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  1. #1
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    Have a problem need help!

    I suffered the lose of my left lower leg in a shark attack down in Costa Rica some months ago. My problem is I can't seem to complete a crank revolution with out my left heel hitting the crank arm. Would a set of shoes and cleats help to lock in the foot so there is no lateral movement of the heel? If so, any recommendations on shoes(reasonable $$) and how exactly do the cleats work. I want to do some local trail riding in the Pine Barrens of NJ. But because of this situation, I've been only riding on the street. Thanks, Bob

  2. #2
    Neil_B
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    Quote Originally Posted by RCaffyn View Post
    I suffered the lose of my left lower leg in a shark attack down in Costa Rica some months ago. My problem is I can't seem to complete a crank revolution with out my left heel hitting the crank arm. Would a set of shoes and cleats help to lock in the foot so there is no lateral movement of the heel? If so, any recommendations on shoes(reasonable $$) and how exactly do the cleats work. I want to do some local trail riding in the Pine Barrens of NJ. But because of this situation, I've been only riding on the street. Thanks, Bob
    Look at this thread to see an example of what you should be looking for:

    http://www.bikeforums.net/showthread...kson-yesterday

    Punkncat should be able to give you advice.....

    You should be able to get shoes and SPD cleats for under a hundred bucks. The cleats connect you to the pedal at the ball of the foot. You disengage them by twisting your foot out at the heel. Keep in mind that part of the learning curve for them usually includes a low speed fall or three when you forget to 'click out' at stop signs, red lights, etc.

    Why is the prosthetic foot hitting the crank arm?

  3. #3
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    Thanks for the insperation. Mine looks much like his. It seems to be a problem of geometry, straight, the leg works fine. Bend the knee and for some reason I end up toe out or heel in. Whatever, as the foot comes up it goes OK, but its on the downstroke that it hits. Is it the pressure I exert on the foot? I dunno. But thought shoes/cleats might be the answer. Think I'm gonna try the Specialized shop up the road and my Trek shop in town and see what they can do. Thanks for the help. Bob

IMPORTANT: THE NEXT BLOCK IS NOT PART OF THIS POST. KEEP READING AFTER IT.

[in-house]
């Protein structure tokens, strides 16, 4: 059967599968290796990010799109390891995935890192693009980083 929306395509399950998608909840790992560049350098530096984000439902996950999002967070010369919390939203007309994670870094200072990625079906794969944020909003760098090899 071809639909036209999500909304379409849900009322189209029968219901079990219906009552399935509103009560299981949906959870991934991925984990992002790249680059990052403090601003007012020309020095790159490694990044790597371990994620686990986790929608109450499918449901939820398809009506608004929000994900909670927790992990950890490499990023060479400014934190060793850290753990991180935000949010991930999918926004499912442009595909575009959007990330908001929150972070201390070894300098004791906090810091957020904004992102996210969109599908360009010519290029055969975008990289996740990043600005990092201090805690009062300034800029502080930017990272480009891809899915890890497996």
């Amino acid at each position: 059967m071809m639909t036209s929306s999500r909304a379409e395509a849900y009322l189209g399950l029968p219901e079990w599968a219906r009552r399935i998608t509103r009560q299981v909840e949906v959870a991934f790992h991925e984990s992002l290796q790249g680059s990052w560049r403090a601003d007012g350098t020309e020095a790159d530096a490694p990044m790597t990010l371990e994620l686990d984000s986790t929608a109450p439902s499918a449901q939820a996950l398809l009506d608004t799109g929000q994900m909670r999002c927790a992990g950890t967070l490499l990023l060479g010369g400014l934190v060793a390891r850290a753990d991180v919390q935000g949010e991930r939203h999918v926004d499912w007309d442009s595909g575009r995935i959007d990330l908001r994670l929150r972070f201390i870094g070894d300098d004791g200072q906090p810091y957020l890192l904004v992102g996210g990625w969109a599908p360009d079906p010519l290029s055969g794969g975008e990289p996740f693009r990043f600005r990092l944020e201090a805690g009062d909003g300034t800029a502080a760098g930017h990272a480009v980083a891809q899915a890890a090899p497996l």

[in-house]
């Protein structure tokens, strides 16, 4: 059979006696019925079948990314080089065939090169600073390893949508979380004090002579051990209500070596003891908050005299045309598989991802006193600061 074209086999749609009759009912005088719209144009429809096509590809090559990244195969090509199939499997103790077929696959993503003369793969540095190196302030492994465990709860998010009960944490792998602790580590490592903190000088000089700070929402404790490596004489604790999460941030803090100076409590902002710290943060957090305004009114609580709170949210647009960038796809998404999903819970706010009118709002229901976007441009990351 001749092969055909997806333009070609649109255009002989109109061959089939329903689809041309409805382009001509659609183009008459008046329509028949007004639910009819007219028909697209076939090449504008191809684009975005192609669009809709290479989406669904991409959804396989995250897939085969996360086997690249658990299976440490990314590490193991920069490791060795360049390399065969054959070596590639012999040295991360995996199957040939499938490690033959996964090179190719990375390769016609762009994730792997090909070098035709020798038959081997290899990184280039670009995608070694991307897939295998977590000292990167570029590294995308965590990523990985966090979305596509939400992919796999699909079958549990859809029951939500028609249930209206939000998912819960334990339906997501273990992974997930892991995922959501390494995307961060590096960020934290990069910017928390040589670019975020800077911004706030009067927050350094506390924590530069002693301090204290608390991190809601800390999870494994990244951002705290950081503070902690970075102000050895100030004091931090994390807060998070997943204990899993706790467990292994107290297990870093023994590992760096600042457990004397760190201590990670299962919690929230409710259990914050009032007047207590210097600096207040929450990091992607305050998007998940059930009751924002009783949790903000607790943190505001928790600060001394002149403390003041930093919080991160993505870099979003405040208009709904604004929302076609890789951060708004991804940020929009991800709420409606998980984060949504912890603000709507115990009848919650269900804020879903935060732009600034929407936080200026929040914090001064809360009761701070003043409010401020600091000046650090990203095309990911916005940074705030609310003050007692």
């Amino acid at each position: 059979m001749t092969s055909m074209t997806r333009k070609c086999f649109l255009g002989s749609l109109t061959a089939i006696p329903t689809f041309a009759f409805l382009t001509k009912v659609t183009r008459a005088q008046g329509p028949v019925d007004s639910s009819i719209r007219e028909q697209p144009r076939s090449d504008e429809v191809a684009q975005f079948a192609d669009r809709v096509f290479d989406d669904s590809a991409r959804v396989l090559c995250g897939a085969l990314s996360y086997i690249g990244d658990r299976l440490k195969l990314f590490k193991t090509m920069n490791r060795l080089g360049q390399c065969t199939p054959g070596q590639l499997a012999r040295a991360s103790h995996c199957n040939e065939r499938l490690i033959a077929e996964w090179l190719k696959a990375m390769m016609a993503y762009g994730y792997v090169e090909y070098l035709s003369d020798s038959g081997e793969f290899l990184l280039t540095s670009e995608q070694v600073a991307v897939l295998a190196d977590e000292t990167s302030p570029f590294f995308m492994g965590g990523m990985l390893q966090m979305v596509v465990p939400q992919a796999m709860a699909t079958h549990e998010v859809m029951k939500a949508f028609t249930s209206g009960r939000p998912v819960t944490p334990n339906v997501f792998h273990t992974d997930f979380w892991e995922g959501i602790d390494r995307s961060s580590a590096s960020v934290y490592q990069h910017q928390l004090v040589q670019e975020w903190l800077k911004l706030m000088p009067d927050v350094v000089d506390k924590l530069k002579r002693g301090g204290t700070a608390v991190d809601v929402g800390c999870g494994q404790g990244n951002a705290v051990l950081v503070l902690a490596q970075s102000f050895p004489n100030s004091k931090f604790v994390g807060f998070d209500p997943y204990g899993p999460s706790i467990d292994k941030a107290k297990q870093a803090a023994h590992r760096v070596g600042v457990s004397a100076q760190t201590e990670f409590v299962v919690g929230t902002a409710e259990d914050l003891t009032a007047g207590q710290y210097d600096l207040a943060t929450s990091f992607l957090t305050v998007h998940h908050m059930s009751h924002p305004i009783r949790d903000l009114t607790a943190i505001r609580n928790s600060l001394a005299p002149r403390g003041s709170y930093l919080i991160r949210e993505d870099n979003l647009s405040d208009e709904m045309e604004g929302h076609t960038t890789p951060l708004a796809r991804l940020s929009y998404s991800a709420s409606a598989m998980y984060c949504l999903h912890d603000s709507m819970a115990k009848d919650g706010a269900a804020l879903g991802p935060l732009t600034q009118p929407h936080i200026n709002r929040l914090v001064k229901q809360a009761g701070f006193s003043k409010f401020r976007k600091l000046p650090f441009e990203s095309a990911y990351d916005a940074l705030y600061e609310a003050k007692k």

4. #4
    Neil_B
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    Quote Originally Posted by RCaffyn View Post
    Thanks for the insperation. Mine looks much like his. It seems to be a problem of geometry, straight, the leg works fine. Bend the knee and for some reason I end up toe out or heel in. Whatever, as the foot comes up it goes OK, but its on the downstroke that it hits. Is it the pressure I exert on the foot? I dunno. But thought shoes/cleats might be the answer. Think I'm gonna try the Specialized shop up the road and my Trek shop in town and see what they can do. Thanks for the help. Bob
    You might see if the shop can do a bike fitting for you. Perhaps you need an extender on a pedal? Hard to say without photos.

    BTW, when you get set up, perhaps we can meet for a road ride later this year. I'll have new knees by then and I'll need to test them out.

  5. #5
    LBKA punkncat's Avatar
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    If you only have one leg for now, you can turn your toe in to avoid the crank.

    First, talk to your prosthesist so he can show you how to properly torque the bolt, and also to make sure that one or another side of your pylon is able to be turned. I took a black sharpie and put two marks at a joint I could easily line up to. One was my normal walking adjustment, and the other was what would miss the crank. I carry the allen wrench I need in my seat bag.

    I found an adjustable length pylon in some extra parts the prosthesist had at his office. It will raise and lower by turning it round, so you can easily set toe in, as well as to make that side longer than the other leg (since you have no ankle flexion). I have found that running my "good" leg at about 35* knee flexion, and the amputated side adjusted long to get me about 40*. My knee is also messed up and pops when I extend it past a certain point.